Review provides body of evidence that estuary development can put juvenile salmon at risk
Hodgson EE, Wilson SM and Moore JW. 2020. Changing estuaries and impacts on juvenile salmon: a systematic review. Global Change Biology 26(4): 1986-2001.
In a nutshell
- This is the first study to systematically review the impacts of human activities on juvenile Pacific and Atlantic salmon in estuaries, summarizing more than 1,300 comparative statistical tests from 167 studies
- Several environmental stressors pose a moderate-to-high risk of negative impacts, including: pollutants, reduced connectivity from tide gates, and habitat modification
- The review found the strongest evidence for the negative impact of pollutants on juvenile salmon
- Knowledge of these risks provides a resource for decision-makers and other practitioners to assess the potential environmental costs of estuary developments
- Key knowledge gaps in the literature include: particular species (g., sockeye salmon), regions (e.g., Atlantic) and specific stressors (e.g., entrainment due to water diversions)
A recent literature review—the first to systematically review studies of the impacts that estuary developments may have on juvenile salmon—has identified multiple activities and stressors that are likely to negatively impact salmon.
The review of 167 studies from the past 50 years identified what is known (and not known) about the impacts of human activities on young Pacific and Atlantic salmon ecology in estuaries.
The study considered 24 activities such as dredging, shipping and shoreline development and the environmental stressors associated with those activities, such as temperature, habitat modification and noise pollution.
The authors summarised more than 1,300 comparative statistical tests, looking at the severity of the biological impacts from 14 stressors and the robustness of the evidence for those impacts.
Among these tests, there was enough evidence to be moderately-to-highly confident in the negative impacts of several stressors, including: pollutants, sea lice, reduced connectivity (from tide gates), and habitat modification.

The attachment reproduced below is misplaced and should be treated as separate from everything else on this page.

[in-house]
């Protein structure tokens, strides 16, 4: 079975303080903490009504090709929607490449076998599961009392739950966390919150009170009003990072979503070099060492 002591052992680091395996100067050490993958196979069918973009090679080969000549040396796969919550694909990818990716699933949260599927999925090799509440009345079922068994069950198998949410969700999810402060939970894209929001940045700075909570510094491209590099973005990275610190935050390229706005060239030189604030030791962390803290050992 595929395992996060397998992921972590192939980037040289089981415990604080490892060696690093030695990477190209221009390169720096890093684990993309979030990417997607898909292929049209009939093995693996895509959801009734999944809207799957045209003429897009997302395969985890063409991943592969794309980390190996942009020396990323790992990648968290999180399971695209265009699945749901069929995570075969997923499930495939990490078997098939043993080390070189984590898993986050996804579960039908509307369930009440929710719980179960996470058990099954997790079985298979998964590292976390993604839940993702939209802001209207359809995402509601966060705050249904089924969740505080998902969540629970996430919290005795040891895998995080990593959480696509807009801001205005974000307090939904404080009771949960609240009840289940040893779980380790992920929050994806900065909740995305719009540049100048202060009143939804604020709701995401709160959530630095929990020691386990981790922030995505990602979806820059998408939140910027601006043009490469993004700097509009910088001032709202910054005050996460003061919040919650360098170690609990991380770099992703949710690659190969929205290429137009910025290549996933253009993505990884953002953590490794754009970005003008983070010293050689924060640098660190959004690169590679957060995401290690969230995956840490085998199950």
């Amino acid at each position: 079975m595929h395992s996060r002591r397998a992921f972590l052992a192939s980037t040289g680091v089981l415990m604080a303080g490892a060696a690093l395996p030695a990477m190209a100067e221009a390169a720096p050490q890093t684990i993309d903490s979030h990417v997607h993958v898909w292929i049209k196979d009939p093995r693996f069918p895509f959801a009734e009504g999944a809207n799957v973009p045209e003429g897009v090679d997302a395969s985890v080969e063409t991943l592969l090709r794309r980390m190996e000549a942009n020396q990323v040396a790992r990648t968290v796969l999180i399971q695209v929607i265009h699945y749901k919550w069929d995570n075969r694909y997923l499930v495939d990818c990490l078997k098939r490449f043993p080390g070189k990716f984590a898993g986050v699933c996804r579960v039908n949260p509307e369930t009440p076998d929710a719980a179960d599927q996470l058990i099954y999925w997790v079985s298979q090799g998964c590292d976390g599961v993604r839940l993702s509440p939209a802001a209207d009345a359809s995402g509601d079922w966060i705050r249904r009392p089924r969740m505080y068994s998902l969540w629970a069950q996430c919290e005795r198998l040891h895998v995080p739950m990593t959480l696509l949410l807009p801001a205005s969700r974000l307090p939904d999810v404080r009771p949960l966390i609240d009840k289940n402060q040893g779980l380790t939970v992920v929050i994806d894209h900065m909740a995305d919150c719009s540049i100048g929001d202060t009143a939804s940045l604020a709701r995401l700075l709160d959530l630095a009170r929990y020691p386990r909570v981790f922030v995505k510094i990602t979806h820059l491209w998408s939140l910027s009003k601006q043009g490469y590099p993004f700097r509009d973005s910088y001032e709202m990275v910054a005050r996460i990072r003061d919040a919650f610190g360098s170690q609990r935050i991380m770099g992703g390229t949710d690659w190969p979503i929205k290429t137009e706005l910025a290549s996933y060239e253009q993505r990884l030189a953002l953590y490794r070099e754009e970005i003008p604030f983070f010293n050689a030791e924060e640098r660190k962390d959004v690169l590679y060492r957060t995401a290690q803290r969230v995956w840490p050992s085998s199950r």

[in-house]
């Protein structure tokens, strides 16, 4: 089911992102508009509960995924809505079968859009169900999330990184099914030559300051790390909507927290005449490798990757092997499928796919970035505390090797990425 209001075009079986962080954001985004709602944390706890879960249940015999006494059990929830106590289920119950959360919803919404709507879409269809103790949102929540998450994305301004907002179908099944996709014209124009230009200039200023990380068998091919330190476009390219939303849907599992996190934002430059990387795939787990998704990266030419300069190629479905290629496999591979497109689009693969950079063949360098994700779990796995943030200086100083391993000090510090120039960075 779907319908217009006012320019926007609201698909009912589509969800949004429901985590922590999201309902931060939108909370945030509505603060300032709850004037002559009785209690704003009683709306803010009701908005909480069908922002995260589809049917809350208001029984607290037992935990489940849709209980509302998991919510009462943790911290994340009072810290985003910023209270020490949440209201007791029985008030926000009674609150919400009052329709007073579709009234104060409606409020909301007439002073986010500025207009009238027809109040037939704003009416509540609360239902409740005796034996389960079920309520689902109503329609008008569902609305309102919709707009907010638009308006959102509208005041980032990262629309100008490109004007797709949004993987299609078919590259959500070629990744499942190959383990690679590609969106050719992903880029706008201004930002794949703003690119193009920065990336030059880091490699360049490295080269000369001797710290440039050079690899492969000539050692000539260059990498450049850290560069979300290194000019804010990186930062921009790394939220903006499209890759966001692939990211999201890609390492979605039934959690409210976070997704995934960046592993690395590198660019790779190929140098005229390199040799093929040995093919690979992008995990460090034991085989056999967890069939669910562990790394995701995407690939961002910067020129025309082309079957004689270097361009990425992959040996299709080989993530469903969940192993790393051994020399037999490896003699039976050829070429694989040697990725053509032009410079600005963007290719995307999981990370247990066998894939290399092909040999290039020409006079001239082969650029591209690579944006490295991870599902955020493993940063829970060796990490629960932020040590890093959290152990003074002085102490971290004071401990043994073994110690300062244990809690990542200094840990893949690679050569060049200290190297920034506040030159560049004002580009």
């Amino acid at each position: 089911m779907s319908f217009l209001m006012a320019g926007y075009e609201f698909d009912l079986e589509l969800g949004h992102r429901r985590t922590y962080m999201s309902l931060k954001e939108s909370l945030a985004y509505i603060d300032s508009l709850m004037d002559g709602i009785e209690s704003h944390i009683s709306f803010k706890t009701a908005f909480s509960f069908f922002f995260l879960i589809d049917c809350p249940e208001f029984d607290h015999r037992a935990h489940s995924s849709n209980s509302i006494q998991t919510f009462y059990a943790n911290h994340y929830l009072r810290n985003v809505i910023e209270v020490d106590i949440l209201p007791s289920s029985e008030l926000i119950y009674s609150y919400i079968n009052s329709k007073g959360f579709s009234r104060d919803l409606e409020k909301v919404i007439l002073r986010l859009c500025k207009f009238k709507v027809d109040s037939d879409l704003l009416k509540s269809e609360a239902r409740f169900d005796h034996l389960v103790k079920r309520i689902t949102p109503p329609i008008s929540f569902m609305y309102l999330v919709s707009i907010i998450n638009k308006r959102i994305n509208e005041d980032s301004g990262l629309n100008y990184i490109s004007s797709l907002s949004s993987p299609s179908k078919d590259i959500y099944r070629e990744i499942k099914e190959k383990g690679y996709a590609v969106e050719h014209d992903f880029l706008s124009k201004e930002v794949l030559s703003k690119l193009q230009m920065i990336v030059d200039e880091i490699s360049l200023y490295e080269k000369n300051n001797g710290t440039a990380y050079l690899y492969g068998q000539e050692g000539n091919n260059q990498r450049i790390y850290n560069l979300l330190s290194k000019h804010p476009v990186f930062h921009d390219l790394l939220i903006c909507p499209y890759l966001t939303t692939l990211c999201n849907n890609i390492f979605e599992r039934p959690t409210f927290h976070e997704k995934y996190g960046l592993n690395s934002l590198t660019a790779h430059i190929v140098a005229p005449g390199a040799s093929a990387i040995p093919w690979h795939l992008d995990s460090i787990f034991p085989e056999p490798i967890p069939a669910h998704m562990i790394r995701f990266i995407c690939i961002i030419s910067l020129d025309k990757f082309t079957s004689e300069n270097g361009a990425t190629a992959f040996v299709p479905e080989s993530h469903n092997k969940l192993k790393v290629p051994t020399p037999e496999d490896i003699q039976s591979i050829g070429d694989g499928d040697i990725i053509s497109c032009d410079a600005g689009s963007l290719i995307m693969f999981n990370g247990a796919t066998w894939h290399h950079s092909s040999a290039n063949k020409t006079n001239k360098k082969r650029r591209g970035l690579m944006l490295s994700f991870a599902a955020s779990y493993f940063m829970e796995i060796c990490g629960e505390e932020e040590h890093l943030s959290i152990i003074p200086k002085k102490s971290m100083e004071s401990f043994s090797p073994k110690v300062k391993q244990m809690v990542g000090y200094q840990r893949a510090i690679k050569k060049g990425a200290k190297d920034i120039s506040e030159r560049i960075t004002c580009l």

Sam Wilson, author on the review, says that while these findings may seem intuitive, the weight of scientific evidence for such impacts has not been easily available up to this point.
“It is often a challenge to synthesize the vast body of research in journals and reports, particularly within the short time frames required for decision-making,” Ms Wilson says.
That’s why, she says, reviews such as this are so important, so that the body of evidence— and indicators of its robustness—are easily accessible to decision makers when needed.
In gathering this body of evidence, the researchers undertook a two-year long review, which saw them trawl more than 13,000 peer-reviewed papers, in order to identify the 167 salient studies reported.
These studies provided the strongest evidence for the potential negative impacts from pollutants like petroleum, PCBs and heavy metals, which are often released into estuaries via industrial discharges. A negative impact was found in 51 percent of the 749 comparative tests for the effect of pollutants on salmon. In contrast, only 2.8 percent of tests found a positive impact.
The review found evidence that these pollutants can be incorporated into the tissues of young fish, resulting in a range of physiological, biological and population-level impacts.
Risk of the unknown
While the review identified several moderate-to-high risk stressors, the bulk of the evidence was biased towards a small number of stressors. For example, 55 percent of the statistical tests focused on pollutants. Thus, the review also identified key knowledge gaps requiring further consideration.
“It was pretty surprising that, for a high-value species like salmon—one of the most studied wild organisms in the world—there’s still so much we do not know about the potential impacts human activities may have on their critical estuarine life stage,” Ms Wilson says.
The review identified stressors which have potentially severe negative impacts on salmon, but which have been poorly studied, such as light and noise pollution. Ms Wilson says these ‘unknown quantities’ carry their own risk.
“Uncertainty is a component of risk,” she says. “If the stressor and activity hasn’t been studied, then there is risk that it could pose harm.”
Ms Wilson also notes that gaps also exist regionally, and for certain species.
“We have relatively robust information for some species in the Pacific, so our findings apply quite well to Chinook and coho along the coast of British Columbia, for example. But for sockeye and Atlantic salmon there’s still a lot we don’t know.”
Estuaries will no doubt continue to be prime real estate for developments and other human activities and this synthesis has the potential to be the start of building a stronger body of evidence to guide decision-makers in assessing the risks posed by those activities.
Science Spotlight by Tash Prokop
Juvenile salmon in an estuary. (Photo by Tavish Campbell)
Studies reviewed by region, showing relative numbers across the Atlantic and Pacific oceans, broken down into proportions focused on the 14 stressors considered. (Figure published in Global Change Biology)